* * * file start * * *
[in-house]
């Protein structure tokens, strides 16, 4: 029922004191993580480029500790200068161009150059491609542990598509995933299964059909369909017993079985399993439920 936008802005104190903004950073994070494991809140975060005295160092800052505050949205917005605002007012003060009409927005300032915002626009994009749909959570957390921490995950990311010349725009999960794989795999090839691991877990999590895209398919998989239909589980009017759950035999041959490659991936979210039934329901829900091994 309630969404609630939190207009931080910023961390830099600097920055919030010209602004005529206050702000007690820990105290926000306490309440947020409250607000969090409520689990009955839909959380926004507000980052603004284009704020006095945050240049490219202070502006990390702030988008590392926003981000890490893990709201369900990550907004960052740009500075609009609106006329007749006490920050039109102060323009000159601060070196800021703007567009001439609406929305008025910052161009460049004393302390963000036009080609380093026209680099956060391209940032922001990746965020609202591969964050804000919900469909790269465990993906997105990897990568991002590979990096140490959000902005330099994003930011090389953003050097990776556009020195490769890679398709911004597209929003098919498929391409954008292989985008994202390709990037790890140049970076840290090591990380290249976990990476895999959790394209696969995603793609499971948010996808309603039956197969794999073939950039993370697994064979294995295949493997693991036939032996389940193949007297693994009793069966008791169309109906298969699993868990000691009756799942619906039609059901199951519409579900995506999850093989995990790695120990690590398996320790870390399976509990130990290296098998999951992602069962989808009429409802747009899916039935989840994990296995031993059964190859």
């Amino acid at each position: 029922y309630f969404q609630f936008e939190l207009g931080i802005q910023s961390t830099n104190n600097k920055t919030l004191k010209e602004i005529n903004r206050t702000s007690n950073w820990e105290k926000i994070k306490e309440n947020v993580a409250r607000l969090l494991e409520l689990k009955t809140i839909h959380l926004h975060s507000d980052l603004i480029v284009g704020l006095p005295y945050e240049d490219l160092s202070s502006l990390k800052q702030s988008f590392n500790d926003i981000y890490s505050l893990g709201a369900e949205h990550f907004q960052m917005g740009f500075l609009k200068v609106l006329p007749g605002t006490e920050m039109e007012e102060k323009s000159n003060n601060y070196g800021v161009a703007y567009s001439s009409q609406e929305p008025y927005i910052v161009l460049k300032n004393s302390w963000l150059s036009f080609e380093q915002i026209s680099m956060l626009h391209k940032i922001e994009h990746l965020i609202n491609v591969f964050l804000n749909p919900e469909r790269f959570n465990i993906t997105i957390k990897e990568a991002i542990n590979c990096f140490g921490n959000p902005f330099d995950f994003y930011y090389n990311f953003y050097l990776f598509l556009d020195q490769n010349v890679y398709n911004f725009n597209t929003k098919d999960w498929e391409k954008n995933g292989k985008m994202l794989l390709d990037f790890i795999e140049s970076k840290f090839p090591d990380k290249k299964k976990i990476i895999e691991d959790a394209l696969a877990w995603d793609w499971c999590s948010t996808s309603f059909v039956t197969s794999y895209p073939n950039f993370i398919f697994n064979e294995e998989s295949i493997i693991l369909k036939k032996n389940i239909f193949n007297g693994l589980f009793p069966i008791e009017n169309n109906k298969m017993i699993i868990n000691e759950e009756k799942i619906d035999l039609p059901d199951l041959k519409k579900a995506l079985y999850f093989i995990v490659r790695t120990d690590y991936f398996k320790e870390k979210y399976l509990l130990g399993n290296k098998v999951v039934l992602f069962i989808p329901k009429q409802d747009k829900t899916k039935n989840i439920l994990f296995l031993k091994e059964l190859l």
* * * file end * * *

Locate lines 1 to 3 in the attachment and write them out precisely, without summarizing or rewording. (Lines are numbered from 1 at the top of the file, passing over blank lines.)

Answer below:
[in-house]
């Protein structure tokens, strides 16, 4: 029922004191993580480029500790200068161009150059491609542990598509995933299964059909369909017993079985399993439920 936008802005104190903004950073994070494991809140975060005295160092800052505050949205917005605002007012003060009409927005300032915002626009994009749909959570957390921490995950990311010349725009999960794989795999090839691991877990999590895209398919998989239909589980009017759950035999041959490659991936979210039934329901829900091994 309630969404609630939190207009931080910023961390830099600097920055919030010209602004005529206050702000007690820990105290926000306490309440947020409250607000969090409520689990009955839909959380926004507000980052603004284009704020006095945050240049490219202070502006990390702030988008590392926003981000890490893990709201369900990550907004960052740009500075609009609106006329007749006490920050039109102060323009000159601060070196800021703007567009001439609406929305008025910052161009460049004393302390963000036009080609380093026209680099956060391209940032922001990746965020609202591969964050804000919900469909790269465990993906997105990897990568991002590979990096140490959000902005330099994003930011090389953003050097990776556009020195490769890679398709911004597209929003098919498929391409954008292989985008994202390709990037790890140049970076840290090591990380290249976990990476895999959790394209696969995603793609499971948010996808309603039956197969794999073939950039993370697994064979294995295949493997693991036939032996389940193949007297693994009793069966008791169309109906298969699993868990000691009756799942619906039609059901199951519409579900995506999850093989995990790695120990690590398996320790870390399976509990130990290296098998999951992602069962989808009429409802747009899916039935989840994990296995031993059964190859």
């Amino acid at each position: 029922y309630f969404q609630f936008e939190l207009g931080i802005q910023s961390t830099n104190n600097k920055t919030l004191k010209e602004i005529n903004r206050t702000s007690n950073w820990e105290k926000i994070k306490e309440n947020v993580a409250r607000l969090l494991e409520l689990k009955t809140i839909h959380l926004h975060s507000d980052l603004i480029v284009g704020l006095p005295y945050e240049d490219l160092s202070s502006l990390k800052q702030s988008f590392n500790d926003i981000y890490s505050l893990g709201a369900e949205h990550f907004q960052m917005g740009f500075l609009k200068v609106l006329p007749g605002t006490e920050m039109e007012e102060k323009s000159n003060n601060y070196g800021v161009a703007y567009s001439s009409q609406e929305p008025y927005i910052v161009l460049k300032n004393s302390w963000l150059s036009f080609e380093q915002i026209s680099m956060l626009h391209k940032i922001e994009h990746l965020i609202n491609v591969f964050l804000n749909p919900e469909r790269f959570n465990i993906t997105i957390k990897e990568a991002i542990n590979c990096f140490g921490n959000p902005f330099d995950f994003y930011y090389n990311f953003y050097l990776f598509l556009d020195q490769n010349v890679y398709n911004f725009n597209t929003k098919d999960w498929e391409k954008n995933g292989k985008m994202l794989l390709d990037f790890i795999e140049s970076k840290f090839p090591d990380k290249k299964k976990i990476i895999e691991d959790a394209l696969a877990w995603d793609w499971c999590s948010t996808s309603f059909v039956t197969s794999y895209p073939n950039f993370i398919f697994n064979e294995e998989s295949i493997i693991l369909k036939k032996n389940i239909f193949n007297g693994l589980f009793p069966i008791e009017n169309n109906k298969m017993i699993i868990n000691e759950e009756k799942i619906d035999l039609p059901d199951l041959k519409k579900a995506l079985y999850f093989i995990v490659r790695t120990d690590y991936f398996k320790e870390k979210y399976l509990l130990g399993n290296k098998v999951v039934l992602f069962i989808p329901k009429q409802d747009k829900t899916k039935n989840i439920l994990f296995l031993k091994e059964l190859l």